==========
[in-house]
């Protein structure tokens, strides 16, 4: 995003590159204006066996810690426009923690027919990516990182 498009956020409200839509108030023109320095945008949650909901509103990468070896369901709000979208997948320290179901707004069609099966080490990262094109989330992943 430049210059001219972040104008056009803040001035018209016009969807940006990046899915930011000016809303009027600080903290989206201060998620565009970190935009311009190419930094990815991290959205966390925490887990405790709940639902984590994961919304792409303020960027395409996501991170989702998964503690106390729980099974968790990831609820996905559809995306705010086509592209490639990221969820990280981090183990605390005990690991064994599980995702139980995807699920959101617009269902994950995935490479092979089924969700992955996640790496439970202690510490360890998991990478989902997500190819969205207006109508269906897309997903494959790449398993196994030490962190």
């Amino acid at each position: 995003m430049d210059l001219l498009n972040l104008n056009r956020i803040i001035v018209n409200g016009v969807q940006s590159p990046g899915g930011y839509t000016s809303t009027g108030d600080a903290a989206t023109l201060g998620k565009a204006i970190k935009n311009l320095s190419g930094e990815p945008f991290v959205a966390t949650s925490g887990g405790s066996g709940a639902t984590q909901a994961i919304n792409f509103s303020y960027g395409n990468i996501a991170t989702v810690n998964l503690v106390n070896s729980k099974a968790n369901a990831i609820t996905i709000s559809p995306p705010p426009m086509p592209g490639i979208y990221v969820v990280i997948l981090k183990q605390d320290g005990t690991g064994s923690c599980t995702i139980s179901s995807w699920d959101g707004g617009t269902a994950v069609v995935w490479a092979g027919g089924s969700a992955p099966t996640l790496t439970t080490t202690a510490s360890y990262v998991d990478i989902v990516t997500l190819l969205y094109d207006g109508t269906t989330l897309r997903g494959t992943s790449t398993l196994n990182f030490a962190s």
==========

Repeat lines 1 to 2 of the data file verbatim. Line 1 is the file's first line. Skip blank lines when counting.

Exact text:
[in-house]
């Protein structure tokens, strides 16, 4: 995003590159204006066996810690426009923690027919990516990182 498009956020409200839509108030023109320095945008949650909901509103990468070896369901709000979208997948320290179901707004069609099966080490990262094109989330992943 430049210059001219972040104008056009803040001035018209016009969807940006990046899915930011000016809303009027600080903290989206201060998620565009970190935009311009190419930094990815991290959205966390925490887990405790709940639902984590994961919304792409303020960027395409996501991170989702998964503690106390729980099974968790990831609820996905559809995306705010086509592209490639990221969820990280981090183990605390005990690991064994599980995702139980995807699920959101617009269902994950995935490479092979089924969700992955996640790496439970202690510490360890998991990478989902997500190819969205207006109508269906897309997903494959790449398993196994030490962190």